I personally loved Darth Maul Shadow Hunter because it was packed with suspense and I love a good chase which was basically what the whole book was. If you are hoping to learn more about Darth Maul and get some great lightsaber action you may be disappointed though. But if you just want a good thrill with plenty of suspense, twists, and amazing characters then you are in for a good read. I knew what would eventually happen but the whole time you are reading it you are just hoping that just maybe, somehow, Lorn and I-5 will escape. - Also, Saboteur was amazing! Everything I have read by Reaves has been great! Thanks for this thread!

    I give DMSH a 9 out of 10.
  15. Master_Keralys Sometime Technical Aide and Erstwhile Lit Mod

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    Member Since:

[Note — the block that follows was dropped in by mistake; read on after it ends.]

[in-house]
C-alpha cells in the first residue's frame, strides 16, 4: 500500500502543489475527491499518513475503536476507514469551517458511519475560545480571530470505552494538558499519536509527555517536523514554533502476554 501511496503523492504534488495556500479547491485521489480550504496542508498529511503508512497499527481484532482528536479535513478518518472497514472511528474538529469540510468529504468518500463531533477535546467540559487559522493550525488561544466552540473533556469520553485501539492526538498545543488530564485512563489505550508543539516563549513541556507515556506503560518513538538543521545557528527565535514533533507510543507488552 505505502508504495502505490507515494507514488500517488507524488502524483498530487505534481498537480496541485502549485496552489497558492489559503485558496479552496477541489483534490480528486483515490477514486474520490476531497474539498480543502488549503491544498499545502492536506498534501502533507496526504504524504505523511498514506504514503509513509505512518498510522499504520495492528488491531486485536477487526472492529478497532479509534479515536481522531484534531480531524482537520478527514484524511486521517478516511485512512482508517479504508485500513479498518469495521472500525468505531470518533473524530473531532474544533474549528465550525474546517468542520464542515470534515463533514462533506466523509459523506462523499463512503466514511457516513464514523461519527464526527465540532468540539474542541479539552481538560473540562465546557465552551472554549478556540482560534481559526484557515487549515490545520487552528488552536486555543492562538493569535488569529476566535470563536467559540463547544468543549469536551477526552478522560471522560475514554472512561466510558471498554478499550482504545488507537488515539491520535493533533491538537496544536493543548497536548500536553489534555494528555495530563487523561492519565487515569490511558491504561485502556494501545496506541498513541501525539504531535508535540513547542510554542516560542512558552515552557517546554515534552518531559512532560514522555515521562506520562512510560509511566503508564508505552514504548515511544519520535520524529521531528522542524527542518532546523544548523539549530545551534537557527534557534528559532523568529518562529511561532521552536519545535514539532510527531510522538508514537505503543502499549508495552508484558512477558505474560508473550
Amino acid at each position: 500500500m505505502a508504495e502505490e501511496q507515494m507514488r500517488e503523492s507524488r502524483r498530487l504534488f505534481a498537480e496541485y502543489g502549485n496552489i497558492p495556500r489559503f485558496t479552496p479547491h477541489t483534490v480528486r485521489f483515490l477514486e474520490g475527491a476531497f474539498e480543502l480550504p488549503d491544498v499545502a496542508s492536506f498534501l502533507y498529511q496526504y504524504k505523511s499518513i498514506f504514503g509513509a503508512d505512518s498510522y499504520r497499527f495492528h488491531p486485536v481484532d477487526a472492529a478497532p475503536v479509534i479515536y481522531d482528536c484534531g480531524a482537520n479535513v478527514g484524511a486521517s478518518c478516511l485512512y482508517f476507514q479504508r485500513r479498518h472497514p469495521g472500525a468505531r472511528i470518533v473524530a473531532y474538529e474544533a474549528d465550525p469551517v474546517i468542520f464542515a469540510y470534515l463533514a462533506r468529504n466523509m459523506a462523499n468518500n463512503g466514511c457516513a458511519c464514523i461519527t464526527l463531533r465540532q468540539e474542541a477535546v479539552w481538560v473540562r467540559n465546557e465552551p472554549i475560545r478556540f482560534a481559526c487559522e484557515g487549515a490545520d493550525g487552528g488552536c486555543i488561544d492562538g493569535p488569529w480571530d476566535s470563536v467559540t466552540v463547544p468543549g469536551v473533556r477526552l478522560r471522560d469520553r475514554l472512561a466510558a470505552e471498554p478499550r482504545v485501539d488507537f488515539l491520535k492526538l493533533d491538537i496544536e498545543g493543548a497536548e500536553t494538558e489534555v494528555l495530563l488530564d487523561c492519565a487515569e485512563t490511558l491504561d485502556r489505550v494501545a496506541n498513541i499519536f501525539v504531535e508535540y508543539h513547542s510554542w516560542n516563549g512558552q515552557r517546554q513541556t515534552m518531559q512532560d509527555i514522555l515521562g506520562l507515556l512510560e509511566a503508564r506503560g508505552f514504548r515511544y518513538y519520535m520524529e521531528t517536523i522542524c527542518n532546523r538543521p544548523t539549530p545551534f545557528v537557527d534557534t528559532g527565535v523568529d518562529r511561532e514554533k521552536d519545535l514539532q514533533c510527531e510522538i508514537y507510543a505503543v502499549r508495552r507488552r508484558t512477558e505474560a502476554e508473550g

Oct 8, 2003
    star 5
    Average score: 96.4 / 11 = 8.76
  16. The2ndQuest Tri-Mod With a Mouth

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    Member Since:
    Jan 27, 2000
    star 10
    Reaves brings some excellent carryover feel from his Batman: TAS experience, delivering a nicely paced almost book-long chase that takes us through Coruscants levels nicely, with some great characters introduced with Darsha, I-5 and Bondara. I've given this one as a gift more often than others and it's been universally well recieved.

    All the more amazing is the book achieves great suspense despite knowing how things have to end up for TPM.

    Don't have any reservations about the book- and while it's not "a perfect book", it's one of the best SW books out there.

    10/10
  17. Jedi_Master_Forte Jedi Master

    Member Since:
    Nov 20, 2003
    star 1
    I remember enjoying this book very much. It was exciting and relentless and still managed a great ending even though we knew how it would end.
    9.2/10